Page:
Stacker fits inside the growing no-code, and low-code niche that TechCrunch has explored at length over the last year. But its approach to the topic is worth examining, as is its new funding round.

According to Stacker CEO Michael Skelly, the idea for his company came from his time at an asset management company where he had helped build internal apps using Salesforce’s platform. Later on in his career, he found the process more difficult without as assistive service, and noticed that teams in need of engineering time — even for more modest changes to how something worked — were stuck waiting in a long line for developer attention.

Thinking back to his former experience building tools on Salesforce’s platform, he decided to build something that would help non-technical end-users at companies build their own apps, as they know best what they need.

By now this concept should be familiar to anyone who has spent time in the no-code space; allowing non-technical teams to build their own app is a somewhat normal effort. But Stacker is betting that people already know how to get data into a spreadsheet, and that they don’t want to build an app from zero.

So, users of Google Sheets and the popular Airtable, can use Stacker to build apps from their spreadsheets. In Skelly’s view, lots of people already use spreadsheets as a way to make software of a sort; spreadsheets are a workaround, in his perspective, used by non-developers to get as far as they can towards building their own solution. So, turn those into real apps, let the end-users tinker with them, and presto, non-technical teams are off on their own.

Stacker’s method also solves the issue of expecting users to start from scratch, adding buttons to a blank screen, as the service will make users an initial app from their selected Google Sheet, or Airtable.

If that seems like a narrow use case, it isn’t. Skelly was clear during an interview with TechCrunch that he is not trying to help non-developers build the next mega-product. Instead, he wants to help teams build neat internal apps. And that market is proving out so far, with Stacker racking up 500 customers so far. TechCrunch noted that the company had 250 in August of 2020, when the startup took part in Y Combinator’s demo day. Today the company has reached $ 1 million in annual recurring revenue (ARR), it said. You can infer growth rates from the three data points.

Initialized Capital led the startup’s round, with participation from Y Combinator, Pioneer Fund and Makerpad. The capital was closed in September of 2020, but announced today as Stacker wanted to skip the holiday dead zone. That makes the round about as temporally laggy as most seed deals.

What’s next for Stacker’s distributed team of 12? Skelly told TechCrunch that some folks are using Stacker not just for customer portals or other simple uses, but to create daily-use apps. So the startup wants to invest in making that better, and bring the ability to link even more data sources — think SaaS apps, and the like — in time to allow for what we reckon is more rich app use-cases.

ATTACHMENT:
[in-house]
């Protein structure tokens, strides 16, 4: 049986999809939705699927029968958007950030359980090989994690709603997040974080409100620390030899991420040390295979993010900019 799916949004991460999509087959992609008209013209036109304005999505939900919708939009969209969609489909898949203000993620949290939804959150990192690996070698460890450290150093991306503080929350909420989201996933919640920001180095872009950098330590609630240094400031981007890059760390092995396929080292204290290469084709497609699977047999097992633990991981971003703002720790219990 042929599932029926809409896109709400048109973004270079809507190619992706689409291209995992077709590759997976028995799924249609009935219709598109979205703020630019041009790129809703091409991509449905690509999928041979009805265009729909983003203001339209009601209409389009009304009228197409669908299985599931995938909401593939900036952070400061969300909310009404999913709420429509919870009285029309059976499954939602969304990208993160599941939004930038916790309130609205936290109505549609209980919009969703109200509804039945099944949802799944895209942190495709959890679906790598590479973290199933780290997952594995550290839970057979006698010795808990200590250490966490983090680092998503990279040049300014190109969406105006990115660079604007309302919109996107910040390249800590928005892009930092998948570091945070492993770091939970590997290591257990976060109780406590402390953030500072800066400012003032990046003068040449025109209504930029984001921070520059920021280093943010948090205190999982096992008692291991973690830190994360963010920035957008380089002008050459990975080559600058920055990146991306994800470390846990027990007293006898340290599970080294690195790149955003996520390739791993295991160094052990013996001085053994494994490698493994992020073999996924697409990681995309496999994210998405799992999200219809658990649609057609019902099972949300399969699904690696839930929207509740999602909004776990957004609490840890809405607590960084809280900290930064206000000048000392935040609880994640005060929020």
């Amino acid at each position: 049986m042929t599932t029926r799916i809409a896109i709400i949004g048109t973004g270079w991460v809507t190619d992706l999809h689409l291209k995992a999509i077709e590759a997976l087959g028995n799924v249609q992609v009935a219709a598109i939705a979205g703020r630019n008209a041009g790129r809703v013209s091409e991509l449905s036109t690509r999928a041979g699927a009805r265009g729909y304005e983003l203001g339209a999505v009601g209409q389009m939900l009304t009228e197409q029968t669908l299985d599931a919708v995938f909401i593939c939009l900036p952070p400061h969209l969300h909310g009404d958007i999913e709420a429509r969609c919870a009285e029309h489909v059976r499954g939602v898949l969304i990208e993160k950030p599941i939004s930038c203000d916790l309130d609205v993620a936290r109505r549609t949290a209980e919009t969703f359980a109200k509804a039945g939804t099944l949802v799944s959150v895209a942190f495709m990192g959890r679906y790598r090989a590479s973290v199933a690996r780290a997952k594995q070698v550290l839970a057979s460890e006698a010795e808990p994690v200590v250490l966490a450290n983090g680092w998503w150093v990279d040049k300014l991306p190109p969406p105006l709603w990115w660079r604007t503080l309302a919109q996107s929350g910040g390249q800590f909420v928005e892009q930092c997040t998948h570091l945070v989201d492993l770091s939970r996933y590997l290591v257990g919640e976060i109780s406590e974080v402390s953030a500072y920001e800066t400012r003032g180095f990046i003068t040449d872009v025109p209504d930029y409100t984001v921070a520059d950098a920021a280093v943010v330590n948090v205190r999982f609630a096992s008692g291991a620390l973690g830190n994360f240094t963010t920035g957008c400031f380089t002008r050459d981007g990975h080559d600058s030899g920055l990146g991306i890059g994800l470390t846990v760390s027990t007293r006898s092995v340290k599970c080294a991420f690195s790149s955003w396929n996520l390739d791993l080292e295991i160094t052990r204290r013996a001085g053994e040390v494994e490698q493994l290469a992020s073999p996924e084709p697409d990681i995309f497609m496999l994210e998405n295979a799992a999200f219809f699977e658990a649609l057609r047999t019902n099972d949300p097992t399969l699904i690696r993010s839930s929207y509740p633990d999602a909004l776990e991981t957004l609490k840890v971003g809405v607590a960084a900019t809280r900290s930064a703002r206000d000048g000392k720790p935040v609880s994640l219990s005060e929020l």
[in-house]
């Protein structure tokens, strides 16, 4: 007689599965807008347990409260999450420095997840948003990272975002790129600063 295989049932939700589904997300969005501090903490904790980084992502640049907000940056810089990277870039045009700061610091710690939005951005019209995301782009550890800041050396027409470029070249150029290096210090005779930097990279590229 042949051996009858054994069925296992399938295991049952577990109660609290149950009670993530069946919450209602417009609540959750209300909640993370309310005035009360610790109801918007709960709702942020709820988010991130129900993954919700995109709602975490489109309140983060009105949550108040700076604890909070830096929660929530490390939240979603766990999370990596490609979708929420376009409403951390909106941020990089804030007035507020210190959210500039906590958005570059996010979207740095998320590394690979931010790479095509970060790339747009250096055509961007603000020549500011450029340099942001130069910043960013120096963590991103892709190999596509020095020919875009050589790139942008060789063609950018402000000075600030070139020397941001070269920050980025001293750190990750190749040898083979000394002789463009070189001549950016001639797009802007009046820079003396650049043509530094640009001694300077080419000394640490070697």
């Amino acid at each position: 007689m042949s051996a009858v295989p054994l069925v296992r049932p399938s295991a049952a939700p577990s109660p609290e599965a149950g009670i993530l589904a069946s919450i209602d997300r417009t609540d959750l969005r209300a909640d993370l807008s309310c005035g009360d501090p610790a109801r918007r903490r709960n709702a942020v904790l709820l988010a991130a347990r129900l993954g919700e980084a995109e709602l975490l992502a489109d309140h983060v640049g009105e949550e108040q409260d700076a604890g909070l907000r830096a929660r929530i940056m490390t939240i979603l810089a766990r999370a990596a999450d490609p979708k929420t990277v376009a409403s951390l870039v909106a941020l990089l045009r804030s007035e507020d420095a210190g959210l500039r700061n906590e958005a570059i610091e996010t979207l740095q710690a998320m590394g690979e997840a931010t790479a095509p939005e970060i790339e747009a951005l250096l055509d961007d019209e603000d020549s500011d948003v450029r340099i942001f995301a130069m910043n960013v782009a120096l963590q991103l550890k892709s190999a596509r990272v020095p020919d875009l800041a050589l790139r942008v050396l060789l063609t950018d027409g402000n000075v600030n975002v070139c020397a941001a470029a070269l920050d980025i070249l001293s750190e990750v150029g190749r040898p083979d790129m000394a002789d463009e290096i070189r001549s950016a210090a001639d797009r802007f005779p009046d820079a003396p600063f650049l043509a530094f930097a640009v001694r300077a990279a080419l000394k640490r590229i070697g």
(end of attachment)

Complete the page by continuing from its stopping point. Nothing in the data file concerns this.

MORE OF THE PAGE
Finally, to whom does Stacker sell? On the customer front, it said that most of its customers are SMBs. That makes sense, as larger companies have more internal development resources. But to whom might Stacker sell? At the end of our call, TechCrunch jokingly enjoined the company not to exit early to Airtable. The CEO said that he tells people that in five years that his company will buy Airtable. That was a good answer.

Startups – TechCrunch

Club Feast raises $3.5M to help restaurants deliver meals that only cost $5.99

Club Feast, a startup with a more affordable approach to meal delivery, is announcing that it has raised $ 3.5 million in seed funding led by General Catalyst.

The company was founded by Atallah Atallah, Ghazi Atallah and Chris Miao. The basic concept is pretty simple: Restaurant delivery that only costs $ 5.99 per dish — cheaper than almost anything you’d find on other delivery services. (The startup also charges diners a $ 2 delivery fee, as well as a $ 1 fee for single meal orders.)

Atallah Atallah, who previously co-founded restaurant rewards company Seated and serves as Club Feast’s CEO, said the startup works with restaurants to select a few meals that they can afford to offer at the $ 5.99 price. Diners, meanwhile, sign up for a weekly meal plan and place their orders at least 24 hours ahead of time. The restaurant then knows exactly how much of a dish will be purchased, so they can plan ahead and cook in an efficient and economical way.

“We really work with them to create a meal that they can make at a price that works for their users,” Atallah said. Plus, he noted that with all the orders placed ahead of time, Club Feast and its partners can plan the best routes without having to build sophisticated algorithms for optimizing on-demand deliveries: “Sometimes the best solutions are the simplest ones.”